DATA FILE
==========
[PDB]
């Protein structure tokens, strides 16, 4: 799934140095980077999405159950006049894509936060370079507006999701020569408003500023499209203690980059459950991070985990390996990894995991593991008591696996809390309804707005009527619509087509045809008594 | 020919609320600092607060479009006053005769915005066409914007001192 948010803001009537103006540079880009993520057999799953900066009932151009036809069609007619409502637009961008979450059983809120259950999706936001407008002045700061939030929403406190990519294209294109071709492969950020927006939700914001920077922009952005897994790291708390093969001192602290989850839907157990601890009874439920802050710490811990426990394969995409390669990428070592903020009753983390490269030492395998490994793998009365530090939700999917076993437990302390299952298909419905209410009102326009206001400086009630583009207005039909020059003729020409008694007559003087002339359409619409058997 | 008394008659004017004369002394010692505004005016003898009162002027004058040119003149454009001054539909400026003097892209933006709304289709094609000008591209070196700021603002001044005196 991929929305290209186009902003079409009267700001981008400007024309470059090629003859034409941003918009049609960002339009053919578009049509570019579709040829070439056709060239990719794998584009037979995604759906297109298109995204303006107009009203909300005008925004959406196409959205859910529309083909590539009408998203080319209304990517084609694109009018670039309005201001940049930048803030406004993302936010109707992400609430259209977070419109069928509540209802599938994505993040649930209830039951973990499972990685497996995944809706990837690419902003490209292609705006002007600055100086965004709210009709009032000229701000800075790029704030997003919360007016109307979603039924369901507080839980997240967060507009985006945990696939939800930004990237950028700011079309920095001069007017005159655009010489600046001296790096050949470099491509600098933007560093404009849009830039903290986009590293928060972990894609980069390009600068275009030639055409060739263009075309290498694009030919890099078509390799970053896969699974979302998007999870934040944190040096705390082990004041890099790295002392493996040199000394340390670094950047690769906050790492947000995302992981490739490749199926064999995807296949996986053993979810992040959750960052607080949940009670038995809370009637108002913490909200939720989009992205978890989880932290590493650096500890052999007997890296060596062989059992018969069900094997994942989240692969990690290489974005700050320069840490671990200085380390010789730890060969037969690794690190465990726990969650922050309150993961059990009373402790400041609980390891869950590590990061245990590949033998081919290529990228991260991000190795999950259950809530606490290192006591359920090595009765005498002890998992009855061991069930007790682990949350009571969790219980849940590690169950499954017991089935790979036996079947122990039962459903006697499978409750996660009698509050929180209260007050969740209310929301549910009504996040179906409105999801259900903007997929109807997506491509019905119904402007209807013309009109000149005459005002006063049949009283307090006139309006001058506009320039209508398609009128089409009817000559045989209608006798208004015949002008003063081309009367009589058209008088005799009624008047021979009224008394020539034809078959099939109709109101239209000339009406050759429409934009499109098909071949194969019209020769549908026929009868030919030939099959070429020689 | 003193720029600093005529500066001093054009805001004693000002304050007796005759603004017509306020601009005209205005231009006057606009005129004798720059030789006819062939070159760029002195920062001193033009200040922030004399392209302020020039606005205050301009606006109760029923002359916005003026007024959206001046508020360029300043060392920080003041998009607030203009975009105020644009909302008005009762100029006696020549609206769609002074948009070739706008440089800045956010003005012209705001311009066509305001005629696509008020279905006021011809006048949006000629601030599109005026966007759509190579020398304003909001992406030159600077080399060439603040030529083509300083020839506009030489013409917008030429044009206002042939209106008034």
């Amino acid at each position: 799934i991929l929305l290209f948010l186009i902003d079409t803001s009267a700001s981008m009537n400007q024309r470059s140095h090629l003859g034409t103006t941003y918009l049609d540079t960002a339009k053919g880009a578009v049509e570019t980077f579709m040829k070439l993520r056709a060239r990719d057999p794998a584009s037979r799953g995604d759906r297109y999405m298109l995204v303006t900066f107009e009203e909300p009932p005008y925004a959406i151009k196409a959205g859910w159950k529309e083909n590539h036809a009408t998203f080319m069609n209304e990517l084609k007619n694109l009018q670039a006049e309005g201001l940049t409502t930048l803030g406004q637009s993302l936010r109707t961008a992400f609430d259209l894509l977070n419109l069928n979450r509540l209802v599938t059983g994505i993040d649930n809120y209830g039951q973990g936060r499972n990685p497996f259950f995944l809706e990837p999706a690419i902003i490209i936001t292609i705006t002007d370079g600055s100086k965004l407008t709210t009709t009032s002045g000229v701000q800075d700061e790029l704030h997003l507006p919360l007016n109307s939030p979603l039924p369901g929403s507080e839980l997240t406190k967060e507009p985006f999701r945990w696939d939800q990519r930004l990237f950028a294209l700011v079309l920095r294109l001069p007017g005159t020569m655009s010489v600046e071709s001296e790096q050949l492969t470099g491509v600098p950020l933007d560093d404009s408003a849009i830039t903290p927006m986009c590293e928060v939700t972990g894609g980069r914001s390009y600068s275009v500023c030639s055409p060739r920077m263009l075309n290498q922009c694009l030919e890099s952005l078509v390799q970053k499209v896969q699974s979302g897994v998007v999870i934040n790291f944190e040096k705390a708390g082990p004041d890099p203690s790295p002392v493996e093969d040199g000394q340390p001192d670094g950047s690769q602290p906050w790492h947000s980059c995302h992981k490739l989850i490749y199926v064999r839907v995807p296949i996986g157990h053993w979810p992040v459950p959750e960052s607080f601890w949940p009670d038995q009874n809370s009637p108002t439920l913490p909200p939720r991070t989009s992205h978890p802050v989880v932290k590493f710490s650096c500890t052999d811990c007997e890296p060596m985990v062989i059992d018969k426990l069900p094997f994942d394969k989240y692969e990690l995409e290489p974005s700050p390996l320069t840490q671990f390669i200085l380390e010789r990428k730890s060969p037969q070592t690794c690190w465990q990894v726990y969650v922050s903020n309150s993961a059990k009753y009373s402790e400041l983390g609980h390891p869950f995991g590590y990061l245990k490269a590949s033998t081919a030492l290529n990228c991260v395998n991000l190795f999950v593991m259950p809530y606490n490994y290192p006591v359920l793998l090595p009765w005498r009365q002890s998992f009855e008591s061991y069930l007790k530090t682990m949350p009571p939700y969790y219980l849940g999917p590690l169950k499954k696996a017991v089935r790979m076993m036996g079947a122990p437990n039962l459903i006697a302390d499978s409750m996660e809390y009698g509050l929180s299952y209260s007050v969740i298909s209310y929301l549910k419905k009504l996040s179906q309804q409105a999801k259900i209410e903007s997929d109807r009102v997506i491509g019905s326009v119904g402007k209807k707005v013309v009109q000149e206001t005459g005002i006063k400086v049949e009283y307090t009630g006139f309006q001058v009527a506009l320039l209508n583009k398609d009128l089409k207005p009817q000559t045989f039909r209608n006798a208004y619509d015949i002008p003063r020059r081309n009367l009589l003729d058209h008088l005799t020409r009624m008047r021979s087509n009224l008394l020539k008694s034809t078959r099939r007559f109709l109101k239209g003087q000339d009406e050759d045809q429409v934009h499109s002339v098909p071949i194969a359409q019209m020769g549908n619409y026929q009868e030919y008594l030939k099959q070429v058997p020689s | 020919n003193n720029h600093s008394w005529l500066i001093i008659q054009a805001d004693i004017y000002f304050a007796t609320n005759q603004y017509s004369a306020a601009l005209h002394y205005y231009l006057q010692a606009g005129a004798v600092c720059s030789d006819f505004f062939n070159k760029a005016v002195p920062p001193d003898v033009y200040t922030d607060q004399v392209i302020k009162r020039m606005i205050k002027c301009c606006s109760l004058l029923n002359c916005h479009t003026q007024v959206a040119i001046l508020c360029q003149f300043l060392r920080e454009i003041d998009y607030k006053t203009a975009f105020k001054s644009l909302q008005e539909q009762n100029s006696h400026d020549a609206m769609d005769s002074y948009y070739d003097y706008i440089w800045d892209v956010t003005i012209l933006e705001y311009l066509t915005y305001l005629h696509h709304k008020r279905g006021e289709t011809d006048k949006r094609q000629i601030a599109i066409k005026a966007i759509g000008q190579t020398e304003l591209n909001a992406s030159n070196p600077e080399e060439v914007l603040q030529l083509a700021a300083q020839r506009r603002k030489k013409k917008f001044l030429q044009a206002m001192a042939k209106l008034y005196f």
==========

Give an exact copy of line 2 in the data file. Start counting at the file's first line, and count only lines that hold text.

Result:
């Protein structure tokens, strides 16, 4: 799934140095980077999405159950006049894509936060370079507006999701020569408003500023499209203690980059459950991070985990390996990894995991593991008591696996809390309804707005009527619509087509045809008594 | 020919609320600092607060479009006053005769915005066409914007001192 948010803001009537103006540079880009993520057999799953900066009932151009036809069609007619409502637009961008979450059983809120259950999706936001407008002045700061939030929403406190990519294209294109071709492969950020927006939700914001920077922009952005897994790291708390093969001192602290989850839907157990601890009874439920802050710490811990426990394969995409390669990428070592903020009753983390490269030492395998490994793998009365530090939700999917076993437990302390299952298909419905209410009102326009206001400086009630583009207005039909020059003729020409008694007559003087002339359409619409058997 | 008394008659004017004369002394010692505004005016003898009162002027004058040119003149454009001054539909400026003097892209933006709304289709094609000008591209070196700021603002001044005196 991929929305290209186009902003079409009267700001981008400007024309470059090629003859034409941003918009049609960002339009053919578009049509570019579709040829070439056709060239990719794998584009037979995604759906297109298109995204303006107009009203909300005008925004959406196409959205859910529309083909590539009408998203080319209304990517084609694109009018670039309005201001940049930048803030406004993302936010109707992400609430259209977070419109069928509540209802599938994505993040649930209830039951973990499972990685497996995944809706990837690419902003490209292609705006002007600055100086965004709210009709009032000229701000800075790029704030997003919360007016109307979603039924369901507080839980997240967060507009985006945990696939939800930004990237950028700011079309920095001069007017005159655009010489600046001296790096050949470099491509600098933007560093404009849009830039903290986009590293928060972990894609980069390009600068275009030639055409060739263009075309290498694009030919890099078509390799970053896969699974979302998007999870934040944190040096705390082990004041890099790295002392493996040199000394340390670094950047690769906050790492947000995302992981490739490749199926064999995807296949996986053993979810992040959750960052607080949940009670038995809370009637108002913490909200939720989009992205978890989880932290590493650096500890052999007997890296060596062989059992018969069900094997994942989240692969990690290489974005700050320069840490671990200085380390010789730890060969037969690794690190465990726990969650922050309150993961059990009373402790400041609980390891869950590590990061245990590949033998081919290529990228991260991000190795999950259950809530606490290192006591359920090595009765005498002890998992009855061991069930007790682990949350009571969790219980849940590690169950499954017991089935790979036996079947122990039962459903006697499978409750996660009698509050929180209260007050969740209310929301549910009504996040179906409105999801259900903007997929109807997506491509019905119904402007209807013309009109000149005459005002006063049949009283307090006139309006001058506009320039209508398609009128089409009817000559045989209608006798208004015949002008003063081309009367009589058209008088005799009624008047021979009224008394020539034809078959099939109709109101239209000339009406050759429409934009499109098909071949194969019209020769549908026929009868030919030939099959070429020689 | 003193720029600093005529500066001093054009805001004693000002304050007796005759603004017509306020601009005209205005231009006057606009005129004798720059030789006819062939070159760029002195920062001193033009200040922030004399392209302020020039606005205050301009606006109760029923002359916005003026007024959206001046508020360029300043060392920080003041998009607030203009975009105020644009909302008005009762100029006696020549609206769609002074948009070739706008440089800045956010003005012209705001311009066509305001005629696509008020279905006021011809006048949006000629601030599109005026966007759509190579020398304003909001992406030159600077080399060439603040030529083509300083020839506009030489013409917008030429044009206002042939209106008034």